In Lent, we make an extra effort to decrease our selfishness and allow Christ’s generosity to increase in us. Too often, we see Lenten penances as a “renovation project” to update who we are into someone kinder, calmer, and, well, different than we are now.
In his book, Freedom from Sinful Thoughts, J. Heinrich Arnold writes something that brought me up short. “[Being] poor in spirit,” he writes, “means readying ourselves for God as we truly are…rather than ‘fixing ourselves up for him.’” Hmmm. That means I give the control of my growth in virtue to God instead of being in charge of it myself.
So, is “fixing ourselves up” bad? Aren’t we supposed to be shedding our bad habits of sin (vice) and replacing them with good habits of virtue? Doesn’t that take effort on our part?
What we’re aiming at
Yes, but sometimes we treat growth in virtue like a construction project with ourselves as foreman. Shoring up a weak foundation here, plastering over some cracks there. Maybe what Arnold means is that renovation work is good, but we also need to keep track of who the real foreman is. I am God’s project — it’s only for me to say, “Yes” and follow his lead.
Here’s how Father John Langlois, OP, defines the purpose of our Lenten “project”: “Lent is a special penitential season when we mourn our sins and seek to draw closer to the Lord as we prepare for the great feast of Easter. To take on a special penance…[expresses] regret for past sins and…a desire for conversion. It is also a way of detaching ourselves from material…consolations to grow in desire for God and things of the Spirit.”
Lenten renovation project
If you’re still deciding what “renovation project” you’ll concentrate on to draw closer to God, consider two ideas:
The first is from Father Langlois, who describes a penance that’s been especially fruitful for him. “Rather than choosing a penance for yourself, allow God to choose a daily penance for you and then say ‘yes’ to that!…[A]ccept the daily inconveniences, trials, disappointments, and frustrations that come your way without…complaint…[I]f you wholeheartedly embrace this form of penance you will find yourself in a true battle with your rebellious self….”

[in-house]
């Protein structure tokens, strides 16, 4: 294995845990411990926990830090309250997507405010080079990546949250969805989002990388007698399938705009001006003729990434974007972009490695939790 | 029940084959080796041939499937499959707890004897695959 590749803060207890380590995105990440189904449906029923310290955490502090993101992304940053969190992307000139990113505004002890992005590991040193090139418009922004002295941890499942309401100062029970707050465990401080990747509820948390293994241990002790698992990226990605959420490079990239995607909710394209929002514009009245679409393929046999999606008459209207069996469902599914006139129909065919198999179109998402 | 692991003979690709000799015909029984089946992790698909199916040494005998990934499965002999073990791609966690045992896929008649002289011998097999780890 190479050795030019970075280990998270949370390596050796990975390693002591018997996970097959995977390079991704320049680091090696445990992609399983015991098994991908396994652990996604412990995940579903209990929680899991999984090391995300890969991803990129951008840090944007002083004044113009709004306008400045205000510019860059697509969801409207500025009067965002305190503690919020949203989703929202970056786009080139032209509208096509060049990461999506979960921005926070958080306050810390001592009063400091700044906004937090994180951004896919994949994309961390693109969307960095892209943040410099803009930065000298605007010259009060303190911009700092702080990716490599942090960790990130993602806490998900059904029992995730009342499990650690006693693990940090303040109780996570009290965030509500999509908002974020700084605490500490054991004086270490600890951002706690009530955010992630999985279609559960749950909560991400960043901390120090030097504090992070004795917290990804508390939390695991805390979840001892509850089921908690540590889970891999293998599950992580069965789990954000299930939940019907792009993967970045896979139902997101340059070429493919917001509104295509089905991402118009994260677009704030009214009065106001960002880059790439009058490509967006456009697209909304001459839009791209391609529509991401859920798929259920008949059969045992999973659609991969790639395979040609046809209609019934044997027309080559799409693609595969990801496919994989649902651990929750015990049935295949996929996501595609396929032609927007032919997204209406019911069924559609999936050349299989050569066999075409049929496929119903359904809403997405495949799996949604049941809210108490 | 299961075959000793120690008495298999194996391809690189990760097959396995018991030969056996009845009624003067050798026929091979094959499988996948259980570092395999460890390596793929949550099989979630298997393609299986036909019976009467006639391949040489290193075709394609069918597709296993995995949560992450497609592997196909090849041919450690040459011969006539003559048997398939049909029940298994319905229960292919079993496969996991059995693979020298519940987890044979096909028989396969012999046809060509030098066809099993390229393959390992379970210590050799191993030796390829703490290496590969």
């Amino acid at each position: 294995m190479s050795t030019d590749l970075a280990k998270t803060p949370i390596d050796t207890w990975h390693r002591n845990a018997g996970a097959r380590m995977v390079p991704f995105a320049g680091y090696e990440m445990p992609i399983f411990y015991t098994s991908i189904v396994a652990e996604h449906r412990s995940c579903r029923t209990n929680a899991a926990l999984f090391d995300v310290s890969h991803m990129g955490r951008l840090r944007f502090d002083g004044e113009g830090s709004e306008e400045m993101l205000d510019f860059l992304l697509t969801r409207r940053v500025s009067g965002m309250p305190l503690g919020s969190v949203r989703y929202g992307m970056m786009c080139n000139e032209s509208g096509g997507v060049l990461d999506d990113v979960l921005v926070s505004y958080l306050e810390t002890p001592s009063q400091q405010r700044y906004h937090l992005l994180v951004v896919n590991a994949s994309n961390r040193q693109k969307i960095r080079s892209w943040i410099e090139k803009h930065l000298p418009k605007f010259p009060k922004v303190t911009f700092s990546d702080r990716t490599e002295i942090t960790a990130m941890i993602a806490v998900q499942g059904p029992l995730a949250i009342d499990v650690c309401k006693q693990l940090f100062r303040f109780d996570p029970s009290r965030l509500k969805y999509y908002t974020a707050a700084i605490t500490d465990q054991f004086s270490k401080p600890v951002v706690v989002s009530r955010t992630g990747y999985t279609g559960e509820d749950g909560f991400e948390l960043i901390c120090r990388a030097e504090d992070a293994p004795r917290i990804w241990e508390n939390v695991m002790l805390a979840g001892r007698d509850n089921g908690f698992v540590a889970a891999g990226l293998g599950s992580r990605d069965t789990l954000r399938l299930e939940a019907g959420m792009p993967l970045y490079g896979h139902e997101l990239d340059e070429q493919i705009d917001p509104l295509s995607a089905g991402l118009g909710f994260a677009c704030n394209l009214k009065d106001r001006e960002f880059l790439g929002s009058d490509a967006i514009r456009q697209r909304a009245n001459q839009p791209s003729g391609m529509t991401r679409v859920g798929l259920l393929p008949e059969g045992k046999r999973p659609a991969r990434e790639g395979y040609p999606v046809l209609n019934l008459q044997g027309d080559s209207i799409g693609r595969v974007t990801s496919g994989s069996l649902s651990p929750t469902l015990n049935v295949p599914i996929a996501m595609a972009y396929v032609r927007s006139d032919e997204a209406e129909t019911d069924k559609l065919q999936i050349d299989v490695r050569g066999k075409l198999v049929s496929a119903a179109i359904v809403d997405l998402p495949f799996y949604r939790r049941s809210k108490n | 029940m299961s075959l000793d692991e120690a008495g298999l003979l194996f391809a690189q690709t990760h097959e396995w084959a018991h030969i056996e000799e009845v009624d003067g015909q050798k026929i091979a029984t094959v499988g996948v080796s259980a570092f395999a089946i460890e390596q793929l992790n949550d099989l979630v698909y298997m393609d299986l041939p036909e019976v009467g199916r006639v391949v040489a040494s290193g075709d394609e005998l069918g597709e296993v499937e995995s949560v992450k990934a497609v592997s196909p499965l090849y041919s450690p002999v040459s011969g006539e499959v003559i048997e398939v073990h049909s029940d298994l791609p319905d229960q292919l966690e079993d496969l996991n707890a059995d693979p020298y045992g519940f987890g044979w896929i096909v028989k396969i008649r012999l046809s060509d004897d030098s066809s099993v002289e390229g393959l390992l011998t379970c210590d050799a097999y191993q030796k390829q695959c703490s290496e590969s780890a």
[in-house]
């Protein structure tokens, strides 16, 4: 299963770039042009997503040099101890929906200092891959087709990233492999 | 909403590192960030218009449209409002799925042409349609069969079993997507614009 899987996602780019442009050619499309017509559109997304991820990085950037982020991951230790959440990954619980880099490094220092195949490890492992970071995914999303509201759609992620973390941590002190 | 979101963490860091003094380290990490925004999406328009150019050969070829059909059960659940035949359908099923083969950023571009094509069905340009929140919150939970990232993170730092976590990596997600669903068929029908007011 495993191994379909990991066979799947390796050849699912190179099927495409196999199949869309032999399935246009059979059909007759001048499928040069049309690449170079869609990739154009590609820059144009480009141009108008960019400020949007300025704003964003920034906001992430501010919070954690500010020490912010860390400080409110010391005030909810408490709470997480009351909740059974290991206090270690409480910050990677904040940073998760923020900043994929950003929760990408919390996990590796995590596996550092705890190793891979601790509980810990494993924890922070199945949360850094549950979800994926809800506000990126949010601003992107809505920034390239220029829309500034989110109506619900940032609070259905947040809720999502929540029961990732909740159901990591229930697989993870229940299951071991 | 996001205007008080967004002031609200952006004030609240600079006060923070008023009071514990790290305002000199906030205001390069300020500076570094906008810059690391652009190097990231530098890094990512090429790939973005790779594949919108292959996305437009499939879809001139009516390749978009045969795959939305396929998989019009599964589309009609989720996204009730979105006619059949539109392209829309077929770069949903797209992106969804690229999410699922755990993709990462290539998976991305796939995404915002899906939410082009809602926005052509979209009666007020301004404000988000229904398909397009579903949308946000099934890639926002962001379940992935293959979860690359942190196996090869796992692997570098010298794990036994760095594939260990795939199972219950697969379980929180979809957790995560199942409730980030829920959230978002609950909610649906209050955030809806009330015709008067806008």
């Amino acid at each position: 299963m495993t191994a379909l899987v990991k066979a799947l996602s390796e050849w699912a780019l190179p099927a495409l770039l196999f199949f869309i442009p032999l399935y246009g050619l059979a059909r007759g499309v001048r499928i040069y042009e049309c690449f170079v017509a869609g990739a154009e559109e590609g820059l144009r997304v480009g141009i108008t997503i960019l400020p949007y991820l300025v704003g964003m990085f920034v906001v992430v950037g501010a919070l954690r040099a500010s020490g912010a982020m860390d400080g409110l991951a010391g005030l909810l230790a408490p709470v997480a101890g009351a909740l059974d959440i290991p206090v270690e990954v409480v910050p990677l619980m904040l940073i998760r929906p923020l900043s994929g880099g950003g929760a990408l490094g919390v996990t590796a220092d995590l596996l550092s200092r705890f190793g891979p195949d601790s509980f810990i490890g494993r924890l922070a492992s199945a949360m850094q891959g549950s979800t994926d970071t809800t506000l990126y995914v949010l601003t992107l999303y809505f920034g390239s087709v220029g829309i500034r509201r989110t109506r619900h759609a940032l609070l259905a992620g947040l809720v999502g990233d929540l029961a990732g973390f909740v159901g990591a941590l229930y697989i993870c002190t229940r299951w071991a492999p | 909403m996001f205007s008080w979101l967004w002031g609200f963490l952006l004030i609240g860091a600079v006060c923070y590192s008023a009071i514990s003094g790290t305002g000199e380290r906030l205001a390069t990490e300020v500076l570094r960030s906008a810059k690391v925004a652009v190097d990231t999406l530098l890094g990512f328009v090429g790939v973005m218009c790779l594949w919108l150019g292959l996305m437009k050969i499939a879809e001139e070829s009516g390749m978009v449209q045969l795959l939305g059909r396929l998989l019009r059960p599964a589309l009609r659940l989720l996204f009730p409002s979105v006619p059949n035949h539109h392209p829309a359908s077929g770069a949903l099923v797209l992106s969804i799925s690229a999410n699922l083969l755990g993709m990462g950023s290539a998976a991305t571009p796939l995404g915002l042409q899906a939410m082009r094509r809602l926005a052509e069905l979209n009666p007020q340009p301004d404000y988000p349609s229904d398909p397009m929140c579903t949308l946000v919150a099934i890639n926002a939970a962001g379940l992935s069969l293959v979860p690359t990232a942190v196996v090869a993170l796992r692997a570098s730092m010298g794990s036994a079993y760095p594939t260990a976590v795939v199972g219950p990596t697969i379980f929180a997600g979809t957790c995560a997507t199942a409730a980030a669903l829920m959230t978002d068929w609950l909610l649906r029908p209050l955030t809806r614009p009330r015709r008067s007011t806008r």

That reminds me of something Servant of God John Hardon, S.J., said: “If you want to be holy, stop complaining.” Give up complaining for Lent? Are we up for that challenge? :)
The second idea is from Father Bill Wadsworth, who suggests giving up “a sin that you are good at….a favorite sin that we just love to commit.” Think gossip or procrastination. He adds, “It probably will be really hard, but that’s a good thing!” I’m assuming Father Bill has tried this for 40 days and survived.
Don’t leave the foreman out
So, are we supposed to be “fixing ourselves up” during Lent or “accepting ourselves as we are”? Yes and yes. Both/and. Arnold writes that we need to avoid thoughts that lead to our bad habits, but not to get anxious in the process.
Because trying to heal ourselves by ourselves will make us anxious. Believing that God won’t love us if bad habits still cling to us would make it all about us. And that’s when anxiety can set in. But it’s not about us. It’s about openness to God’s healing mercy.
It requires honesty and humility to “ready ourselves for God as we truly are,” because half the battle is naming the habit that needs healing! The other half is allowing God to do his work in us, even if that involves the pain of God “knocking down a wall” when he removes a habit, like complaining, that we’ve used for support and then, little by little, shows us how to stand firm in freedom without it.
Psalm 23 asks, “Who will climb the mountain of the Lord? Who will stand in his holy place? The one who is innocent of wrongdoing and pure of heart….” Jesus is the only one who fits that description. But luckily, we’re members of his body. In renovating the house of our soul, he’s the foreman. If we stick with him and do our part, he will renovate us into himself. He will guide us up the mountain of the Lord if we hold his hand.
Arnold sums it up this way: “this is the root of grace: the dismantling of our power.” That is, in releasing our small, willful power, we gain the infinite power of God to love and be loved. May we all discover more of that power in the remaining weeks of Lent.
P.S. Scroll down and leave a comment to share other Lenten ideas that have been fruitful for you!